Age-related macular degeneration (AMD) is the leading cause of vision loss in the elderly in the Western World. The dry clinical sub-type of this disease occurs in approximately 85% of patients and is characterized by the accumulation of extracellular deposits in the posterior pole of the eye. The exact mechanisms involved in the growth and development of these deposits, which are similar to those that form in systemic and neurodegenerative diseases such as atherosclerosis and Alzheimer’s disease, is not known. Additionally, there are no therapies available to patients with dry AMD.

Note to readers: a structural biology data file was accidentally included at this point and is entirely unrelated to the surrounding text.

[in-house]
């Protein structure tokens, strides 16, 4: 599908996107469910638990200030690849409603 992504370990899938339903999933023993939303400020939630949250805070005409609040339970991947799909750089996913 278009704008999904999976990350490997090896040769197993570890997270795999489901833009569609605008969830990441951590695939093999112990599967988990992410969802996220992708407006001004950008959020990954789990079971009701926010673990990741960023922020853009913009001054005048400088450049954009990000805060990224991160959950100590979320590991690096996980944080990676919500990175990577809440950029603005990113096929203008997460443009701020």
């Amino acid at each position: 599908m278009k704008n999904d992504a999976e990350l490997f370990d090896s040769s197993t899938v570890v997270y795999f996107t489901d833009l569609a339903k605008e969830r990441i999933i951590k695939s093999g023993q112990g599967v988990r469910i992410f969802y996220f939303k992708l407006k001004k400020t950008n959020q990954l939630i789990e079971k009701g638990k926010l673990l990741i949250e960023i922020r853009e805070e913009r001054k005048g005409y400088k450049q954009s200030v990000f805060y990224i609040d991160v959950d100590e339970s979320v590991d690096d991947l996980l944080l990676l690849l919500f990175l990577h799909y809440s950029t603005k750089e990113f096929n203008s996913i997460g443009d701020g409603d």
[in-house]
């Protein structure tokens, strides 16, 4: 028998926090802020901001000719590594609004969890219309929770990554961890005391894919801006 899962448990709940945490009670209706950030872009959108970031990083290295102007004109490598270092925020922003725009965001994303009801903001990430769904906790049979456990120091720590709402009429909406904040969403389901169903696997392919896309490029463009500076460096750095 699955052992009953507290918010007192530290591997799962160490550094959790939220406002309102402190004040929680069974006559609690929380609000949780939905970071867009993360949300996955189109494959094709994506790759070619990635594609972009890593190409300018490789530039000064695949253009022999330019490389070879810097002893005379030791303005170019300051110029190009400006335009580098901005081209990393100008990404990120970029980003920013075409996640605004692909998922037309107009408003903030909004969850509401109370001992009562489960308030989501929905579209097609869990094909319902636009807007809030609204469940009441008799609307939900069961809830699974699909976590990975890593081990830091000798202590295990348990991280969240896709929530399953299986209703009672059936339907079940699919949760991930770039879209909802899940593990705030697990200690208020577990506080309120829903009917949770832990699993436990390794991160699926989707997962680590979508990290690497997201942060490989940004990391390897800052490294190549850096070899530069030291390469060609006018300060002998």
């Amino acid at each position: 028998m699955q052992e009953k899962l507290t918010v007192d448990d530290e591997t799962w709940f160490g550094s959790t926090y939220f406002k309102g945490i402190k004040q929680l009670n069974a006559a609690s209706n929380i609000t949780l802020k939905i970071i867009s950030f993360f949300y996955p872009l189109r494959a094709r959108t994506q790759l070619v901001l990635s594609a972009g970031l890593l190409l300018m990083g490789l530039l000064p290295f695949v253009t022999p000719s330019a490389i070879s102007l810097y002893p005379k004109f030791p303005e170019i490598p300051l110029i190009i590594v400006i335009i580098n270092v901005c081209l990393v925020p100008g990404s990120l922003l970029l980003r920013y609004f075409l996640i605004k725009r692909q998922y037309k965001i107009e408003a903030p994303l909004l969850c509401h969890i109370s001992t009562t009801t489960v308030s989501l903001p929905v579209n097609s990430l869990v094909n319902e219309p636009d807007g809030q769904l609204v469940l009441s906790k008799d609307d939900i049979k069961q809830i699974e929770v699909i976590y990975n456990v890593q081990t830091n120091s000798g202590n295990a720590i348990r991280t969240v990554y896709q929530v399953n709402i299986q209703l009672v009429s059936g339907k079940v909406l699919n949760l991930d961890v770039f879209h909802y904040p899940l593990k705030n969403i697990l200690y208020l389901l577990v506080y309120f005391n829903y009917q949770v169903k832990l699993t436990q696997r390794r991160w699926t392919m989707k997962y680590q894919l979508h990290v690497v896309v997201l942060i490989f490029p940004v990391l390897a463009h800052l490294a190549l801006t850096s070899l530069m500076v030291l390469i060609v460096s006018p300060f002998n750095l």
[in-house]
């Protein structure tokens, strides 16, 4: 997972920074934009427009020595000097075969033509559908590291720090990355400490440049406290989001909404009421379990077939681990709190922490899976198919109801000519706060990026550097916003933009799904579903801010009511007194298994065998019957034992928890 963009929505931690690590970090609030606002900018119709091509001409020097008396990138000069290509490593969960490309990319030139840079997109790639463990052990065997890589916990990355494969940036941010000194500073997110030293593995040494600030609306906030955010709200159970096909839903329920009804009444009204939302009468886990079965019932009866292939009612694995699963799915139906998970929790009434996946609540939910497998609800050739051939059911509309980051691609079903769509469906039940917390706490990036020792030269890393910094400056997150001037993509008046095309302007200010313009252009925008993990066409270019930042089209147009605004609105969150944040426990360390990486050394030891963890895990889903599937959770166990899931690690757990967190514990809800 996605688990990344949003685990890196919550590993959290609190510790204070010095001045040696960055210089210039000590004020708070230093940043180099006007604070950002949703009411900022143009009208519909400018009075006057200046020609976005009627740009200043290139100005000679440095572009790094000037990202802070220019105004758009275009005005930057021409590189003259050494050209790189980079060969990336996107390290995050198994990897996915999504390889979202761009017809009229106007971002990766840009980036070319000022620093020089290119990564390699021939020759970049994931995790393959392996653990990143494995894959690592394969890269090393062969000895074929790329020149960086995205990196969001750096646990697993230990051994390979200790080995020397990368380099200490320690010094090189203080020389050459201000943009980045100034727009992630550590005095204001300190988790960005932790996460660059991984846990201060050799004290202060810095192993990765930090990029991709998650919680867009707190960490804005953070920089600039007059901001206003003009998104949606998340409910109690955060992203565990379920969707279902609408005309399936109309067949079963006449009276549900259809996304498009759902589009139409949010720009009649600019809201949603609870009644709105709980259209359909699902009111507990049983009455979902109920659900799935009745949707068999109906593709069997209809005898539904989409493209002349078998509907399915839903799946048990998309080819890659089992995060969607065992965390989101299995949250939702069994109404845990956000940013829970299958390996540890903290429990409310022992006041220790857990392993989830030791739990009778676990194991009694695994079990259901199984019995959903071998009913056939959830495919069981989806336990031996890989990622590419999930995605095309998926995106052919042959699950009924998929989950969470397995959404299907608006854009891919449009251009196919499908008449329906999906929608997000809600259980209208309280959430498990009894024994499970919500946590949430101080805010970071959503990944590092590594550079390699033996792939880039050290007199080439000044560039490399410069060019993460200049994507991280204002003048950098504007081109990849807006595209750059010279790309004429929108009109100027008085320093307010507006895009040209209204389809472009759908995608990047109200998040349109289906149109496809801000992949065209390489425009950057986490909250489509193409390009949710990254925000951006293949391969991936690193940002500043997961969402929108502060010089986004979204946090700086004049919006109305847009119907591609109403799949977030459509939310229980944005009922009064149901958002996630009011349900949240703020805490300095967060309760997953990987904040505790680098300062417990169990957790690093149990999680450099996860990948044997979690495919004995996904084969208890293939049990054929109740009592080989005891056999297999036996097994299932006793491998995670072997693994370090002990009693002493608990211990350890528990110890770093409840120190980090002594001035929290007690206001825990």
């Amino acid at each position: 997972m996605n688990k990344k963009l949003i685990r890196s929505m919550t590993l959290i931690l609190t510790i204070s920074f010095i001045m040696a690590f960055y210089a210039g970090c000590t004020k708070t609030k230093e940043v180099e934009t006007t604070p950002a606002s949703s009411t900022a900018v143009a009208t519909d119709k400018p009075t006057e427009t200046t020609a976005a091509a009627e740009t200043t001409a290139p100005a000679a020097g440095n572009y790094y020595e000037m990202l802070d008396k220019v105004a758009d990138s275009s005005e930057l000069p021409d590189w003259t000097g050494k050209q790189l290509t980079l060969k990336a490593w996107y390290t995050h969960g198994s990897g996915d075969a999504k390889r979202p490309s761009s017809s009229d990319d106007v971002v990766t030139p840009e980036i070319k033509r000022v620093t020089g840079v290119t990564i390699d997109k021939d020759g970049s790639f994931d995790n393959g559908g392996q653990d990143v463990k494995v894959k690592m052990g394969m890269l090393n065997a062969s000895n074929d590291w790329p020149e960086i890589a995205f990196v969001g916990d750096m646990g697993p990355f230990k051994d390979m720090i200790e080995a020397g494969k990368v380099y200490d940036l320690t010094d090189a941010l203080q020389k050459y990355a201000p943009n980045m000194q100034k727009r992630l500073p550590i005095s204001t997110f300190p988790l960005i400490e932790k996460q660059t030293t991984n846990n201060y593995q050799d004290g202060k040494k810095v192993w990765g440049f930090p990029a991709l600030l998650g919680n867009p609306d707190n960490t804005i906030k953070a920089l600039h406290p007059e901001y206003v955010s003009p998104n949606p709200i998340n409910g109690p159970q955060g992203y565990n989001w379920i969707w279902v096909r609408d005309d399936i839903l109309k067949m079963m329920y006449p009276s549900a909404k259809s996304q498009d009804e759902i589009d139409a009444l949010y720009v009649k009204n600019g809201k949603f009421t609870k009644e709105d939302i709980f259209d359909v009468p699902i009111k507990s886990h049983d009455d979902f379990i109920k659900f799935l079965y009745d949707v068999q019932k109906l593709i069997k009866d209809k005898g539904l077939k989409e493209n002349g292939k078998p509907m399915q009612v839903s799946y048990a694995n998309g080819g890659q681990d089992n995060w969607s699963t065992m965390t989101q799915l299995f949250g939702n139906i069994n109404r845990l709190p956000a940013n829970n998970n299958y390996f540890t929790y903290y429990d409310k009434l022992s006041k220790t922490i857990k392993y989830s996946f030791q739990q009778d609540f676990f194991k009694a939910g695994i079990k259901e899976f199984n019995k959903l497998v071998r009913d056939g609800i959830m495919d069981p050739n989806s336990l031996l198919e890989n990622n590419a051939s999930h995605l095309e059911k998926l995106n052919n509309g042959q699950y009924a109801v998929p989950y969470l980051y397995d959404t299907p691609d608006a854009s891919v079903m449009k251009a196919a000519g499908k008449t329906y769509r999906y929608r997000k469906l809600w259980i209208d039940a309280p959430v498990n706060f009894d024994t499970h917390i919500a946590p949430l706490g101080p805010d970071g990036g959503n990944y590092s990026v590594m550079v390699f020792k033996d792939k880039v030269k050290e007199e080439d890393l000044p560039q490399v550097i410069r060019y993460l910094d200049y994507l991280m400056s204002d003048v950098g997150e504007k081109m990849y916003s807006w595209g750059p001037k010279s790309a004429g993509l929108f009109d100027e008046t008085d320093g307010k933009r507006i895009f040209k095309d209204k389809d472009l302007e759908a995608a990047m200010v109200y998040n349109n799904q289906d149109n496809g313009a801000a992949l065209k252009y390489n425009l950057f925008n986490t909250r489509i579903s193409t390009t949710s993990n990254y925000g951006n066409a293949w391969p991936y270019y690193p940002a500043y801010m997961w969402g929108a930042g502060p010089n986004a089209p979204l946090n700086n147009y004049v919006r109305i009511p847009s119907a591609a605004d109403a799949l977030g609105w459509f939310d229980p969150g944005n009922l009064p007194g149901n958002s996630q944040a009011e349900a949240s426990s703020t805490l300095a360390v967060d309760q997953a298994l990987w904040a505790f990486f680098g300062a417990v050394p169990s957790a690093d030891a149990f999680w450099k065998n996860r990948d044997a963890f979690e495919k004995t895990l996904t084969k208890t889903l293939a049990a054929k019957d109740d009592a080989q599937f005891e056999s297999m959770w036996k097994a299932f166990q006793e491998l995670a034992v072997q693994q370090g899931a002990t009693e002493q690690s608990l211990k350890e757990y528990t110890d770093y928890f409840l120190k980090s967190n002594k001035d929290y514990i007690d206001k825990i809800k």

In their recent study, published in journal of Modern Pathology, Goldis Malek, PhD and team identified a new histological biomarker of deposits in the posterior pole called osteopontin, a multi-functional protein involved in the recruitment and retention of immune cells. Additionally, they report that when ocular cells are exposed to oxidative stress, they are capable of secreting this protein, thus identifying a mechanism potentially contributing to the formation of deposits in the back of the eye. Future studies will explore whether or not osteopontin could be effectively targeted as a potential therapy for age-related macular degeneration.